Hlubi Mboya and Erica Wessels are the leads in 'I Am All Girls'. Picture: Netflix
Hlubi Mboya and Erica Wessels are the leads in 'I Am All Girls'. Picture: Netflix

Donovan Marsh takes a hard-hitting look at child-trafficking in 'I Am All Girls'

By Debashine Thangevelo Time of article published May 5, 2021

Share this article:

Donovan Marsh has done it again. Famed for his gritty storytelling, the director delivers another captivating feature with Netflix’s “I Am All Girls”.

Marsh is no stranger to masterfully exploring the criminal underbelly of South Africa.

He’s proven his Midas touch with the Safta award-winning feature, “Dollar$ + White Pipes”, back in 2005.

This time, he unpacks a global problem - human trafficking - via his two female leads: Jodie Snyman (Erica Wessels) and Ntombizonke Bapai (Hlubi Mboya). Both of them work for a special crimes unit tasked with looking into the perpetrators of this trafficking operation.

The unit is run by Captain George Mululeki (Mothusi Magano), who is facing a lot of pressure to close cases.

“I Am All Girls” opens with a vehicle transporting several young girls along a dusty road to Brakpan, east of Johannesburg.

The year is 1994 and a couple drops them off at a farm.

Not long after, the male culprit is caught and interrogated. He confessed: “They are gone, not just the five or six that you know off, more than 40.”

He added: “My girlfriend and I, we kidnapped them. It wasn’t for us. We were acting under instructions from a national party minister.”

When pushed for a name, he refused to answer.

During the interrogation, the man confirmed that the girls were smuggled to the Middle East. But not all of them. Some were used and then killed.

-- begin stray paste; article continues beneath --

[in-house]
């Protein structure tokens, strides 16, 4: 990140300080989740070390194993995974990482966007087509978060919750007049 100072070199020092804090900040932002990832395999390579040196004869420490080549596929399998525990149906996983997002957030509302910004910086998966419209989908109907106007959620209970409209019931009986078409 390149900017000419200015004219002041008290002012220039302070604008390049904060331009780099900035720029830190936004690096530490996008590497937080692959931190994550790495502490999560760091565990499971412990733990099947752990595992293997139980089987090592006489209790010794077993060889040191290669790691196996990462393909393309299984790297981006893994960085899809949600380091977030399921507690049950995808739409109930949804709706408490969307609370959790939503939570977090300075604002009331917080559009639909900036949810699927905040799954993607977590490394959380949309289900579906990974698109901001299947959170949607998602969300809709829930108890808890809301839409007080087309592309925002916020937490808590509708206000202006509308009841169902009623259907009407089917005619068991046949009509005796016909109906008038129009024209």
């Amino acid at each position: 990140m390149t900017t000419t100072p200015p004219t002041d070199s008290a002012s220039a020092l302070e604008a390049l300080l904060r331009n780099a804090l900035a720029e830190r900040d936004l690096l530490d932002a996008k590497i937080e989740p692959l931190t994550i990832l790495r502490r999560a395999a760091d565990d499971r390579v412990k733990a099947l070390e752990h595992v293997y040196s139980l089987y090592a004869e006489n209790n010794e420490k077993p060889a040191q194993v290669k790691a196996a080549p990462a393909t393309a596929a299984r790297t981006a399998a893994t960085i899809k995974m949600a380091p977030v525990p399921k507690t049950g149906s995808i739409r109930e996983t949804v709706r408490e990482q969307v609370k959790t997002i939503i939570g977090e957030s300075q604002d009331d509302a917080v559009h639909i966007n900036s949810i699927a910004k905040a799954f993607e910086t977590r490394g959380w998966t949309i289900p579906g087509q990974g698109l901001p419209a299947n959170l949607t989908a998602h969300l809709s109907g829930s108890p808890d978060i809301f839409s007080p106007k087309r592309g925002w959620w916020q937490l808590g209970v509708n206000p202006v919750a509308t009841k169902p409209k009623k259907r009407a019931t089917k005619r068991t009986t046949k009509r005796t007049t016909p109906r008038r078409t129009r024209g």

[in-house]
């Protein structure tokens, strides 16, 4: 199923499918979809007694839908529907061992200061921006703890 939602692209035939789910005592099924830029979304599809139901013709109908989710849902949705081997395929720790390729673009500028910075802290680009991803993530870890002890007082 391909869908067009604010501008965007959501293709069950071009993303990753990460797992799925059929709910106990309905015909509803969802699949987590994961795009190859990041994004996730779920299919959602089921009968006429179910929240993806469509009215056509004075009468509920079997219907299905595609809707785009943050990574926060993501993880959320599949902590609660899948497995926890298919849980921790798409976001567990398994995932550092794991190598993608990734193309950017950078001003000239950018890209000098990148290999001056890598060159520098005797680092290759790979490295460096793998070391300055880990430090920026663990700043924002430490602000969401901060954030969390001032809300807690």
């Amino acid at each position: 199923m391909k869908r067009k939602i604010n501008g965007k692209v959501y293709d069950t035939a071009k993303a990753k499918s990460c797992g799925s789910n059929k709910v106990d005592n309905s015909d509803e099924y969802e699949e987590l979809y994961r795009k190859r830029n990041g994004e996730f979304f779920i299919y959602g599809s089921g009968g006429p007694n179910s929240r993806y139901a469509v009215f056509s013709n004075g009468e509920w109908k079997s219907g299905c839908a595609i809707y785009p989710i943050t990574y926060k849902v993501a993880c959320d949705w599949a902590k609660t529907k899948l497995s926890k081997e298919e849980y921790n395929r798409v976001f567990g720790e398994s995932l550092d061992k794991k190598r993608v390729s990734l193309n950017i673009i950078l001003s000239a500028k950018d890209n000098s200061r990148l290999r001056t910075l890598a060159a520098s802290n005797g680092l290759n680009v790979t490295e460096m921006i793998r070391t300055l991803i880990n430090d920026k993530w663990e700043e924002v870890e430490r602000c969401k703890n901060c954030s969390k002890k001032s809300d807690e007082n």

Back to the present day, Jodie, who has a penchant for not following rules and, in so doing, compromises cases, is tasked with looking into the murder of an elderly man.

While working the case, she maintains a beady eye on another involving child trafficking and a new lead takes her and her colleague, Samuel Arendse (Brendan Daniels) to Durban, where they uncover a major smuggling operation run by Salim Khan (played by the late Afzal Khan) and his brother Pharwaz Khan (Kaseran Pillay).

“I Am All Girls” follows the link between the smuggling operation and the recent string of murders.

At first, there’s a growing suspicion of a mole in the unit. But the truth is far darker, unsettling and hard-hitting - one of their own is seeking justice, vigilante style.

Marsh has adopted a multi-layered approach to his storytelling.

Through his characters, he explores lost innocence as a young girl is thrust into the seedy world of prostitution.

He also homes in on rampant corruption within influential circles, including that of the ruling National Party.

Sexuality is also a running trope in the movie, especially with Jodie and Ntombizonke’s relationship.

Throughout the movie, Marsh cleverly splices in breaking news inserts as well as images of several missing girls.

As outlined at the start of the story, Jodie and Ntombizonke are the anchors in this movie.

And they are compelling to watch, more so as both of them seem to be harbouring secrets and demons of their own as they seek justice in different ways.

Through flashbacks, the audience gets to understand Ntombizonke’s redemptive journey.

Although she was robbed of her childhood, she used her pain, hurt and anger to pull herself out of a hopeless situation.

She educated herself and, with the help of a fellow prostitute, escaped her torturous existence.

“I Am All Girls” is based on a real event, where a damning confession never sees the light of day.

It is an intense, jaw-dropping and fast-paced movie.

While the subject matter is disturbing, it mirrors the shocking realities of today’s world.

And it also exposes the harsh truth that money, power and prestige often aid many pillars of society in defeating the ends of justice.

Given the cliffhanger ending, I wouldn’t be surprised to see a sequel on the cards.

“I Am All Girls” will be available on Netflix from May 14.

Share this article: